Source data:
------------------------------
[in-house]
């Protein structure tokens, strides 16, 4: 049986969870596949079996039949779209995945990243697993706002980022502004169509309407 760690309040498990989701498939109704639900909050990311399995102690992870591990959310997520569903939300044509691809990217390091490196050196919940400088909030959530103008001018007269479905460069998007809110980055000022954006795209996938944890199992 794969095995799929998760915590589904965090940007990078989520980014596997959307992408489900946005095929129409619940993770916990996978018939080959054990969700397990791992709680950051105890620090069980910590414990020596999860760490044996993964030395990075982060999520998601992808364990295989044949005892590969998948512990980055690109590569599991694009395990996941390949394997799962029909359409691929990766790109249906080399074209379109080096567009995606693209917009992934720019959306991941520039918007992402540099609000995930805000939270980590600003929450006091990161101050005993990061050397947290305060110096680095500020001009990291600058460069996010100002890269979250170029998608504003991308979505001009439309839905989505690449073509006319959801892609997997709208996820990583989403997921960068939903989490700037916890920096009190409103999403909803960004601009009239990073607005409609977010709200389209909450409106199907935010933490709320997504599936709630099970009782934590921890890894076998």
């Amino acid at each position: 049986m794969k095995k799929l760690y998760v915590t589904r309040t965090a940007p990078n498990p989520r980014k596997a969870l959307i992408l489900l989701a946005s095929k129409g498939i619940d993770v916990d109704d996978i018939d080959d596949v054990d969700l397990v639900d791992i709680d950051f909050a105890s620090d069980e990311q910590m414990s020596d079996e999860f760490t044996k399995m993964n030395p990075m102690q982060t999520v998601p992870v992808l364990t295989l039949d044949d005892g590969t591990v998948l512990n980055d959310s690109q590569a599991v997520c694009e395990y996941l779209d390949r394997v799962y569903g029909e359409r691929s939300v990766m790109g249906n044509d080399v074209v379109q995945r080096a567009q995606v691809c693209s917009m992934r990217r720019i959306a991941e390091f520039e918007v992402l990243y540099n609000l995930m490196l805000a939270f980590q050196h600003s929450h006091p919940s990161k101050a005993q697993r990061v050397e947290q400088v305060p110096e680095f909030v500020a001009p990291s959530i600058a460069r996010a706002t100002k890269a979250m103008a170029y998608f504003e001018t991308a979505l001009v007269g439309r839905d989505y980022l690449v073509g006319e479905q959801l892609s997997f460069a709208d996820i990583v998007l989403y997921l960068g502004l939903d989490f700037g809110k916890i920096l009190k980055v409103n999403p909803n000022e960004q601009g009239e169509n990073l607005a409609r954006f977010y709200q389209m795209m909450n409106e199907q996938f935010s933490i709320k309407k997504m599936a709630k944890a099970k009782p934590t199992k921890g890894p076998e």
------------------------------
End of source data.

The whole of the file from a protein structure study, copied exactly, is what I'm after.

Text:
[in-house]
């Protein structure tokens, strides 16, 4: 049986969870596949079996039949779209995945990243697993706002980022502004169509309407 760690309040498990989701498939109704639900909050990311399995102690992870591990959310997520569903939300044509691809990217390091490196050196919940400088909030959530103008001018007269479905460069998007809110980055000022954006795209996938944890199992 794969095995799929998760915590589904965090940007990078989520980014596997959307992408489900946005095929129409619940993770916990996978018939080959054990969700397990791992709680950051105890620090069980910590414990020596999860760490044996993964030395990075982060999520998601992808364990295989044949005892590969998948512990980055690109590569599991694009395990996941390949394997799962029909359409691929990766790109249906080399074209379109080096567009995606693209917009992934720019959306991941520039918007992402540099609000995930805000939270980590600003929450006091990161101050005993990061050397947290305060110096680095500020001009990291600058460069996010100002890269979250170029998608504003991308979505001009439309839905989505690449073509006319959801892609997997709208996820990583989403997921960068939903989490700037916890920096009190409103999403909803960004601009009239990073607005409609977010709200389209909450409106199907935010933490709320997504599936709630099970009782934590921890890894076998």
């Amino acid at each position: 049986m794969k095995k799929l760690y998760v915590t589904r309040t965090a940007p990078n498990p989520r980014k596997a969870l959307i992408l489900l989701a946005s095929k129409g498939i619940d993770v916990d109704d996978i018939d080959d596949v054990d969700l397990v639900d791992i709680d950051f909050a105890s620090d069980e990311q910590m414990s020596d079996e999860f760490t044996k399995m993964n030395p990075m102690q982060t999520v998601p992870v992808l364990t295989l039949d044949d005892g590969t591990v998948l512990n980055d959310s690109q590569a599991v997520c694009e395990y996941l779209d390949r394997v799962y569903g029909e359409r691929s939300v990766m790109g249906n044509d080399v074209v379109q995945r080096a567009q995606v691809c693209s917009m992934r990217r720019i959306a991941e390091f520039e918007v992402l990243y540099n609000l995930m490196l805000a939270f980590q050196h600003s929450h006091p919940s990161k101050a005993q697993r990061v050397e947290q400088v305060p110096e680095f909030v500020a001009p990291s959530i600058a460069r996010a706002t100002k890269a979250m103008a170029y998608f504003e001018t991308a979505l001009v007269g439309r839905d989505y980022l690449v073509g006319e479905q959801l892609s997997f460069a709208d996820i990583v998007l989403y997921l960068g502004l939903d989490f700037g809110k916890i920096l009190k980055v409103n999403p909803n000022e960004q601009g009239e169509n990073l607005a409609r954006f977010y709200q389209m795209m909450n409106e199907q996938f935010s933490i709320k309407k997504m599936a709630k944890a099970k009782p934590t199992k921890g890894p076998e």